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I understand that when you have an app which you launched an year back or so, its pretty easy to get testimonials from your users which then works as 'credibility indicators' when published on your website. They work in your favor and convert more visitors into your customers. But I want to know if there are any credibility indicators which you can use with a new web app or website?

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up vote 3 down vote accepted

Supposedly trustmarks actually do have some influence on consumer confidence. Though all the whitepapers I've seen that claim this are also published by VeriSign and similar trustmark vendors. However, if you trust these claims, then a VeriSign, BBB, as well as a trustmark from your SSL vendor (perhaps an EV SSL cert) might help establish confidence.

Though to be honest, I've seen a lot of really sketchy sites that bear a ton of trustmarks, so I don't put much stock in them, especially as many dedicated trustmark vendors don't actually vet their trustmark recipients, and there's no way for consumers to report trustmark wearers for bad business practices. However, with BBB and VeriSign, there is at least the brand recognition factor.

Which brings me to the next method: brand recognition. If you can get some major clients early on, then you can display them prominently on your front page. This was done by Haulix when digital promos was still a very new thing. They had the major labels signed onto the service from the get go, which gave indie labels the confidence that reviewers and other press contacts would actually use the service if they signed up for it.

Likewise, if the app is developed by a well-known software publisher, or made by the same people as an established app, then that would be another way to bank on brand recognition.

Alternatively, you could send invites to notable internet personas and web press so that you can get their endorsements to put on the homepage. There are many news sites out there that cover web apps and new web startups, and an endorsement from them can go a long way for many different reasons.

Lastly, your app should be well designed. There are a lot of apps out there that might be quite useful and a great value, but they don't get much use simply because the app looks crappy and amateurish next to professionally designed sites like FourSquare, Twitter, Amazon, etc. And a poor design isn't just a lack of marketing sense, it can be indicative of a true lack of professionalism and competence. Many such sites have poor UX design and potentially even more serious problems. I mean, it's a bit like seeing a restaurant or store that has a sign made from spray-painted cardboard. If they can't afford professional signage, then who knows what other corners they're also cutting.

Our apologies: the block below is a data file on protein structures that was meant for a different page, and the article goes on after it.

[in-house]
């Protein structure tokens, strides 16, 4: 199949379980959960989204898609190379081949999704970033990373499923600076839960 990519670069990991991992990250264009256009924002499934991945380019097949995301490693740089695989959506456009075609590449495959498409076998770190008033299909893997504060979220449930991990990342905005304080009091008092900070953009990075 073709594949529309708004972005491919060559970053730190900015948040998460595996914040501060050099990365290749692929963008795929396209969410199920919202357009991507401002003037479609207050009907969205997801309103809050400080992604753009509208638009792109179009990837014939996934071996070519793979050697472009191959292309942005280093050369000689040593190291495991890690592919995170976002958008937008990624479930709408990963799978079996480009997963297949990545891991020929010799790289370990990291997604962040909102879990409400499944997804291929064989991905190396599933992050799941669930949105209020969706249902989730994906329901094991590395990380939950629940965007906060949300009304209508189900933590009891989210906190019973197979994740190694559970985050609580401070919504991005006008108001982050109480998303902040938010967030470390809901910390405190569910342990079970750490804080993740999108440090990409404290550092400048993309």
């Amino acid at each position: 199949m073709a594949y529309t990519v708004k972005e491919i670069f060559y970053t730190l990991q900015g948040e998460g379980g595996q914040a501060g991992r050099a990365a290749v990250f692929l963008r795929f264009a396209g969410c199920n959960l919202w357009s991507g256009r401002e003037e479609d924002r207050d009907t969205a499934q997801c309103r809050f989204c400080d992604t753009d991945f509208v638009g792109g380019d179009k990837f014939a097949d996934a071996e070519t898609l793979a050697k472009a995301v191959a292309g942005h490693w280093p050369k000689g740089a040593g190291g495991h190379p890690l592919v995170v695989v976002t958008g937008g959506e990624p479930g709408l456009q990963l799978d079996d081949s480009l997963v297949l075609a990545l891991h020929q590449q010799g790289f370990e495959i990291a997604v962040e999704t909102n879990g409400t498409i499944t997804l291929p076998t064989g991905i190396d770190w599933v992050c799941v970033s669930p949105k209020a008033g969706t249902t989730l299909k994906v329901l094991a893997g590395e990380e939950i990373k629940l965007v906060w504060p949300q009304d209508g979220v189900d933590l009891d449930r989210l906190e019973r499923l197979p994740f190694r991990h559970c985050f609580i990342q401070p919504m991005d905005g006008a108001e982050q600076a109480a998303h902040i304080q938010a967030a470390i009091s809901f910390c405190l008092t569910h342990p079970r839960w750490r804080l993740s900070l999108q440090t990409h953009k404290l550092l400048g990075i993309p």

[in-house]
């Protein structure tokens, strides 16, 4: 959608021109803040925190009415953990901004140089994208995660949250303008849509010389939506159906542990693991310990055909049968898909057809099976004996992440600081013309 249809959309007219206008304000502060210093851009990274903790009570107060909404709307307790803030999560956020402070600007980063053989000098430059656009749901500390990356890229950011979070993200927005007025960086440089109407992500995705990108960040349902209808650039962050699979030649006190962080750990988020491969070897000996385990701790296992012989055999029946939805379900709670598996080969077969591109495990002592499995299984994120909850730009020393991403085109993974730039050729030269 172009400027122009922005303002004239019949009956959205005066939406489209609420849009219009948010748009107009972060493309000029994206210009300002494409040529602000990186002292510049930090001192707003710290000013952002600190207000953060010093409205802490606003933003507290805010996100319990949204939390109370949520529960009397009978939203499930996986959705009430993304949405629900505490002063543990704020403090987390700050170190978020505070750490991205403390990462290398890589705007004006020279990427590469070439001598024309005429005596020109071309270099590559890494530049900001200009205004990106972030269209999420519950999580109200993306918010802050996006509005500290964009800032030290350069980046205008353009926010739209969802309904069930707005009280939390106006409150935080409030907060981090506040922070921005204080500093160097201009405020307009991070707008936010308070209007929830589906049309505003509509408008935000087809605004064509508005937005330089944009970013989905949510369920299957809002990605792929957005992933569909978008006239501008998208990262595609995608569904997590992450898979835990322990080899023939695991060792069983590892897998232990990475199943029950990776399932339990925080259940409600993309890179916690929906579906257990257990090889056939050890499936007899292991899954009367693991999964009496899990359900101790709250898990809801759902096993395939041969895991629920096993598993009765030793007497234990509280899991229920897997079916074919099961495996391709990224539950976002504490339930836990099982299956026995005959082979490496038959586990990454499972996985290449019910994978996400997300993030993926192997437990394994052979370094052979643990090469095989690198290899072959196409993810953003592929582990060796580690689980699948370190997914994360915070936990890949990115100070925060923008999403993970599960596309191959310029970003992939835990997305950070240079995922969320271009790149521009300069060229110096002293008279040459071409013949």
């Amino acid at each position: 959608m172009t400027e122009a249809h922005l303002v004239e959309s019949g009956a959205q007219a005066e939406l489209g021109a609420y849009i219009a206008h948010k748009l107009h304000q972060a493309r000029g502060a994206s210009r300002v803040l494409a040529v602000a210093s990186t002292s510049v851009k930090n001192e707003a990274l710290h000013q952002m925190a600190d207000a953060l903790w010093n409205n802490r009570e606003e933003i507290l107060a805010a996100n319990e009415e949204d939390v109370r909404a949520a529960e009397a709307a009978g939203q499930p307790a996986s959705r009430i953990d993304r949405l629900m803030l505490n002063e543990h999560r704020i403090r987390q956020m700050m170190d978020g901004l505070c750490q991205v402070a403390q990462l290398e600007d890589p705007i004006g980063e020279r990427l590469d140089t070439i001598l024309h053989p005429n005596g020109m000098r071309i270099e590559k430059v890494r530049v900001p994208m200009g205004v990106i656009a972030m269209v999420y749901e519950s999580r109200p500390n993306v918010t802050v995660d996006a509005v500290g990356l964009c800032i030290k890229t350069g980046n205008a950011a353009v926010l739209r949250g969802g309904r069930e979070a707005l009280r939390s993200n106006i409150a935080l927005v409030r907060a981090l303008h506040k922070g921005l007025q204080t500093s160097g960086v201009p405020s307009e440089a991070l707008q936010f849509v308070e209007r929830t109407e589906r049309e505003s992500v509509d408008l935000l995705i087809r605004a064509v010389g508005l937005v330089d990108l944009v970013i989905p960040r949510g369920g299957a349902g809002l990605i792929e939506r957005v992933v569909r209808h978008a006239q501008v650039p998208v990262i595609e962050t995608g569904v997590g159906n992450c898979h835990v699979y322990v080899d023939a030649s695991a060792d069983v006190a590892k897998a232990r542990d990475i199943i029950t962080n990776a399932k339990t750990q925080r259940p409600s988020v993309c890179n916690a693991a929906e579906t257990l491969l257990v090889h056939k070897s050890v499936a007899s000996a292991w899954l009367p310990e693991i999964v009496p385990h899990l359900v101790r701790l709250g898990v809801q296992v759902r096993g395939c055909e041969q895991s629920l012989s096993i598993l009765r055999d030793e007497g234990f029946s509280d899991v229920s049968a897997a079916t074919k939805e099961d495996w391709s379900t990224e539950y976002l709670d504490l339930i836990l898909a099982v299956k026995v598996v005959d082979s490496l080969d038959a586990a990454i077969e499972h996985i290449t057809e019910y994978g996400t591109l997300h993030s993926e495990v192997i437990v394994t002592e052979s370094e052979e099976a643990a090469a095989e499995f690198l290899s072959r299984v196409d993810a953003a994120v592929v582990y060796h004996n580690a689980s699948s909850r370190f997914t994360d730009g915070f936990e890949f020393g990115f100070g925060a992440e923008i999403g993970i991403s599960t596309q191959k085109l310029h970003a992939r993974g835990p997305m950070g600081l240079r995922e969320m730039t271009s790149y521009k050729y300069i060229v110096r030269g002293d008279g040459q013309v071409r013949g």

Even though many sites like Google, Amazon, Craigslist, etc. have succeeded despite their poor initial designs, those days are long gone. There are plenty of professional web app developers out there today like 37signals who know how to deliver, not just useful features, but a polished, well-designed user experience. So if your web app is poorly designed, users will just move on to a product from a more professional web studio.

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  • Get quotes from early adopters and beta users. Journalists, bloggers, beta users, and well-known individuals in the field your app targets are good sources of testimonials; they don't have to come from long-term users.

  • Mine twitter to see what people are saying about your app. Pull the best quotes onto your homepage under a header such as "What people say about X" or "Read the buzz".

  • Get feedback from users as early as possible. Even if a service is new, you can collect feedback early on and use it to build credibility. Be sure to feature customer feedback that shows the benefits for using your service. e.g. "Service X saves me 20 hours a week!" is probably better than blanket statements like "Service X is great!"

  • Use statistics as social proof as soon as they become substantial. 37signals-style "Millions of people use Service X to manage their sock collection" builds trust and credibility. You could substitute "millions" for "thousands" as soon as you reach two thousand users.

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